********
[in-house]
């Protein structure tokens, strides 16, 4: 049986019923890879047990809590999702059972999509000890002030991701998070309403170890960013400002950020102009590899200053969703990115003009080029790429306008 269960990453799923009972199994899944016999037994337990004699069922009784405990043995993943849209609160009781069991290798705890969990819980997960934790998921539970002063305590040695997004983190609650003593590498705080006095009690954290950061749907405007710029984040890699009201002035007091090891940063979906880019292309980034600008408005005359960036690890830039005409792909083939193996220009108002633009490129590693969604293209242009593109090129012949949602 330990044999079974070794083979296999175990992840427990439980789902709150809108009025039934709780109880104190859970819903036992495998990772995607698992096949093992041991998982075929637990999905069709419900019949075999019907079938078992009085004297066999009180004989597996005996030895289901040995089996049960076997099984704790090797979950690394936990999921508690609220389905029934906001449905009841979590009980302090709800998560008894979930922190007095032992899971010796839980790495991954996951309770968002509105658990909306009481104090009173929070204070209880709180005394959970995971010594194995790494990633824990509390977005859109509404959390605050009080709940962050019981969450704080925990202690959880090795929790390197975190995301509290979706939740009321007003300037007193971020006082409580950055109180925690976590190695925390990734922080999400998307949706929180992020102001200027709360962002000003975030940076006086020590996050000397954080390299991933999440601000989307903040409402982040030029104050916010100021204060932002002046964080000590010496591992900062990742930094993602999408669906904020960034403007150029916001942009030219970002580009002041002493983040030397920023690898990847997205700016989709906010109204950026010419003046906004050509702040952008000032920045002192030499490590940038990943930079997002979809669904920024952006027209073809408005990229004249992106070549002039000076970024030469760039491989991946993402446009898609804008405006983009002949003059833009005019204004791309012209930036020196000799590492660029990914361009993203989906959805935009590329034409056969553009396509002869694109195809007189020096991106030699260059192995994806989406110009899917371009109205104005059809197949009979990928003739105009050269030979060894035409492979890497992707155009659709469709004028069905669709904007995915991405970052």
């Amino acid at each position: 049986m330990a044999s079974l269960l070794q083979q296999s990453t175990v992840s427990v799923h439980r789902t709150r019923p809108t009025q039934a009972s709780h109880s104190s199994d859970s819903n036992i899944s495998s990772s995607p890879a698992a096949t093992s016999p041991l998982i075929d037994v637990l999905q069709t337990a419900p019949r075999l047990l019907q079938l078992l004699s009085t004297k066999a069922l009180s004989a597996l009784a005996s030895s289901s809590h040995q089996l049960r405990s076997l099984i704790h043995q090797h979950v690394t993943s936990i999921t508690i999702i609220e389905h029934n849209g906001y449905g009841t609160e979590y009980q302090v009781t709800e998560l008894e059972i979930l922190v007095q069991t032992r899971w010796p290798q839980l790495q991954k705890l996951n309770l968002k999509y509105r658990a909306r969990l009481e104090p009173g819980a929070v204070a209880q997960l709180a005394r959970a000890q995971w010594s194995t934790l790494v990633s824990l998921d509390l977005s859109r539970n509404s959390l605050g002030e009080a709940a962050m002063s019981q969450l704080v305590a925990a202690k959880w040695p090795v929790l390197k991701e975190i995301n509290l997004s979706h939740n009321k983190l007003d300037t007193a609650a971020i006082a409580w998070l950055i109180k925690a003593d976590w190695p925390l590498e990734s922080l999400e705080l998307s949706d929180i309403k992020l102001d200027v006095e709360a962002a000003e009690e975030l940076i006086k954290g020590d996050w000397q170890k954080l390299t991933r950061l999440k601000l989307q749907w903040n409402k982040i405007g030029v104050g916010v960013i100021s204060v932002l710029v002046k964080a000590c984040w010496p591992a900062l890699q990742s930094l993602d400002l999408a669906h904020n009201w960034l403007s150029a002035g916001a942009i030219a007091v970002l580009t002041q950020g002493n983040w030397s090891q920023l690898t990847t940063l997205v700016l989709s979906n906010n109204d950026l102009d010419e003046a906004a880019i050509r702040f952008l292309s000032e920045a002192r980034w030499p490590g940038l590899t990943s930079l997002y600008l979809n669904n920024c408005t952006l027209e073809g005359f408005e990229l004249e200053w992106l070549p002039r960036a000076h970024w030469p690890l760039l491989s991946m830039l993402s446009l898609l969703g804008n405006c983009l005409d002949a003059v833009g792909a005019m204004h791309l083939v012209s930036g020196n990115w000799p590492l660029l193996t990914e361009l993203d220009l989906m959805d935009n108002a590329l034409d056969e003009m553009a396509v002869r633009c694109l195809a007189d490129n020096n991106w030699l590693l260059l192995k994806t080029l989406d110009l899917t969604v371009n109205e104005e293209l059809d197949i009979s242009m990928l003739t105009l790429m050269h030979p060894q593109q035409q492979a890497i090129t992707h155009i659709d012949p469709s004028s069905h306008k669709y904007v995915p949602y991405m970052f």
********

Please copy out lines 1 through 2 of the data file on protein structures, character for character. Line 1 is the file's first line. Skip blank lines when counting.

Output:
[in-house]
């Protein structure tokens, strides 16, 4: 049986019923890879047990809590999702059972999509000890002030991701998070309403170890960013400002950020102009590899200053969703990115003009080029790429306008 269960990453799923009972199994899944016999037994337990004699069922009784405990043995993943849209609160009781069991290798705890969990819980997960934790998921539970002063305590040695997004983190609650003593590498705080006095009690954290950061749907405007710029984040890699009201002035007091090891940063979906880019292309980034600008408005005359960036690890830039005409792909083939193996220009108002633009490129590693969604293209242009593109090129012949949602 330990044999079974070794083979296999175990992840427990439980789902709150809108009025039934709780109880104190859970819903036992495998990772995607698992096949093992041991998982075929637990999905069709419900019949075999019907079938078992009085004297066999009180004989597996005996030895289901040995089996049960076997099984704790090797979950690394936990999921508690609220389905029934906001449905009841979590009980302090709800998560008894979930922190007095032992899971010796839980790495991954996951309770968002509105658990909306009481104090009173929070204070209880709180005394959970995971010594194995790494990633824990509390977005859109509404959390605050009080709940962050019981969450704080925990202690959880090795929790390197975190995301509290979706939740009321007003300037007193971020006082409580950055109180925690976590190695925390990734922080999400998307949706929180992020102001200027709360962002000003975030940076006086020590996050000397954080390299991933999440601000989307903040409402982040030029104050916010100021204060932002002046964080000590010496591992900062990742930094993602999408669906904020960034403007150029916001942009030219970002580009002041002493983040030397920023690898990847997205700016989709906010109204950026010419003046906004050509702040952008000032920045002192030499490590940038990943930079997002979809669904920024952006027209073809408005990229004249992106070549002039000076970024030469760039491989991946993402446009898609804008405006983009002949003059833009005019204004791309012209930036020196000799590492660029990914361009993203989906959805935009590329034409056969553009396509002869694109195809007189020096991106030699260059192995994806989406110009899917371009109205104005059809197949009979990928003739105009050269030979060894035409492979890497992707155009659709469709004028069905669709904007995915991405970052």